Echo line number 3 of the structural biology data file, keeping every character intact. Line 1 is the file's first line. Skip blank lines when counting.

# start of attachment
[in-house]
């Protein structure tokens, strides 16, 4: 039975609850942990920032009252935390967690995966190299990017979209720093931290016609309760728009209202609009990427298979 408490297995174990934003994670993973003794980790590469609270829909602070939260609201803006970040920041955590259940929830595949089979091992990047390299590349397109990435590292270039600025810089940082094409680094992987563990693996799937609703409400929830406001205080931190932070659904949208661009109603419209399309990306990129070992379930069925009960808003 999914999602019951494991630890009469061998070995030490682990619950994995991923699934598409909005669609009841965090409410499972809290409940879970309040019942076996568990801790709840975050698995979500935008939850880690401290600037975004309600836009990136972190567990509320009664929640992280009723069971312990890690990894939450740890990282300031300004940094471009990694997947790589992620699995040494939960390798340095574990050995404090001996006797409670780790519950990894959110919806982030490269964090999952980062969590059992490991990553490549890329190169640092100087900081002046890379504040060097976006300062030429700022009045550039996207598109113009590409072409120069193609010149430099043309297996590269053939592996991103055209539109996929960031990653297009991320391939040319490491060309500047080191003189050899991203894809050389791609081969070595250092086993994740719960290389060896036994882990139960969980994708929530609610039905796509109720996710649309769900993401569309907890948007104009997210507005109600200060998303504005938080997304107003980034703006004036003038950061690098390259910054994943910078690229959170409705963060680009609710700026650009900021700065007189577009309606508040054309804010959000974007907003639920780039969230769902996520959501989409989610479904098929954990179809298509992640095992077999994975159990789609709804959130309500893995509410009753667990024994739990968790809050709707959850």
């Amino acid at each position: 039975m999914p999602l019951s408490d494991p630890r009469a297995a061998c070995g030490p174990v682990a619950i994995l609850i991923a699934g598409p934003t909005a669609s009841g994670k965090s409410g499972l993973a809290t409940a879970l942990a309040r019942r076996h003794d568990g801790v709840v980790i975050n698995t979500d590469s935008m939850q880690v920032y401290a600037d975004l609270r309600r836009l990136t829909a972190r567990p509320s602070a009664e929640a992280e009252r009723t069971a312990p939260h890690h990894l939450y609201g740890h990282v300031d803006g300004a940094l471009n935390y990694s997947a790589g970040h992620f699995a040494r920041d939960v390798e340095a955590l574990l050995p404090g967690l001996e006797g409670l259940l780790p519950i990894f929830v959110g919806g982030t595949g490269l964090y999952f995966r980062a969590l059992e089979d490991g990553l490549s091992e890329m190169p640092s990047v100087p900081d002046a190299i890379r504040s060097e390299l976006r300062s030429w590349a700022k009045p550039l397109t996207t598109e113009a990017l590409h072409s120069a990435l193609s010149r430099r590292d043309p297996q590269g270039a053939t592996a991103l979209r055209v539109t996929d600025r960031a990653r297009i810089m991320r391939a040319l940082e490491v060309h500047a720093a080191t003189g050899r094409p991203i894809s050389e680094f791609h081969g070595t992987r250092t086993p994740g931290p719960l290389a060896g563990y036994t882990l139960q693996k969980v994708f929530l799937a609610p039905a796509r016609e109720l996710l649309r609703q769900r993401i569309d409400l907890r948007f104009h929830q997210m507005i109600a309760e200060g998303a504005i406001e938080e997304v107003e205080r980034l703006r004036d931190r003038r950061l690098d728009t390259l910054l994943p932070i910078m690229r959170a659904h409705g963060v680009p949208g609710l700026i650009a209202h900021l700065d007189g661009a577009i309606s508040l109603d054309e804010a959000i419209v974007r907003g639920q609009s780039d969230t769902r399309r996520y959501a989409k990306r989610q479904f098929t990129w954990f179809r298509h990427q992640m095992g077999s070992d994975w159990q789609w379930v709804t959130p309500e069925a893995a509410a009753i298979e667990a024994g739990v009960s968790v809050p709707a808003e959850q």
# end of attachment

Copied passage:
């Amino acid at each position: 039975m999914p999602l019951s408490d494991p630890r009469a297995a061998c070995g030490p174990v682990a619950i994995l609850i991923a699934g598409p934003t909005a669609s009841g994670k965090s409410g499972l993973a809290t409940a879970l942990a309040r019942r076996h003794d568990g801790v709840v980790i975050n698995t979500d590469s935008m939850q880690v920032y401290a600037d975004l609270r309600r836009l990136t829909a972190r567990p509320s602070a009664e929640a992280e009252r009723t069971a312990p939260h890690h990894l939450y609201g740890h990282v300031d803006g300004a940094l471009n935390y990694s997947a790589g970040h992620f699995a040494r920041d939960v390798e340095a955590l574990l050995p404090g967690l001996e006797g409670l259940l780790p519950i990894f929830v959110g919806g982030t595949g490269l964090y999952f995966r980062a969590l059992e089979d490991g990553l490549s091992e890329m190169p640092s990047v100087p900081d002046a190299i890379r504040s060097e390299l976006r300062s030429w590349a700022k009045p550039l397109t996207t598109e113009a990017l590409h072409s120069a990435l193609s010149r430099r590292d043309p297996q590269g270039a053939t592996a991103l979209r055209v539109t996929d600025r960031a990653r297009i810089m991320r391939a040319l940082e490491v060309h500047a720093a080191t003189g050899r094409p991203i894809s050389e680094f791609h081969g070595t992987r250092t086993p994740g931290p719960l290389a060896g563990y036994t882990l139960q693996k969980v994708f929530l799937a609610p039905a796509r016609e109720l996710l649309r609703q769900r993401i569309d409400l907890r948007f104009h929830q997210m507005i109600a309760e200060g998303a504005i406001e938080e997304v107003e205080r980034l703006r004036d931190r003038r950061l690098d728009t390259l910054l994943p932070i910078m690229r959170a659904h409705g963060v680009p949208g609710l700026i650009a209202h900021l700065d007189g661009a577009i309606s508040l109603d054309e804010a959000i419209v974007r907003g639920q609009s780039d969230t769902r399309r996520y959501a989409k990306r989610q479904f098929t990129w954990f179809r298509h990427q992640m095992g077999s070992d994975w159990q789609w379930v709804t959130p309500e069925a893995a509410a009753i298979e667990a024994g739990v009960s968790v809050p709707a808003e959850q």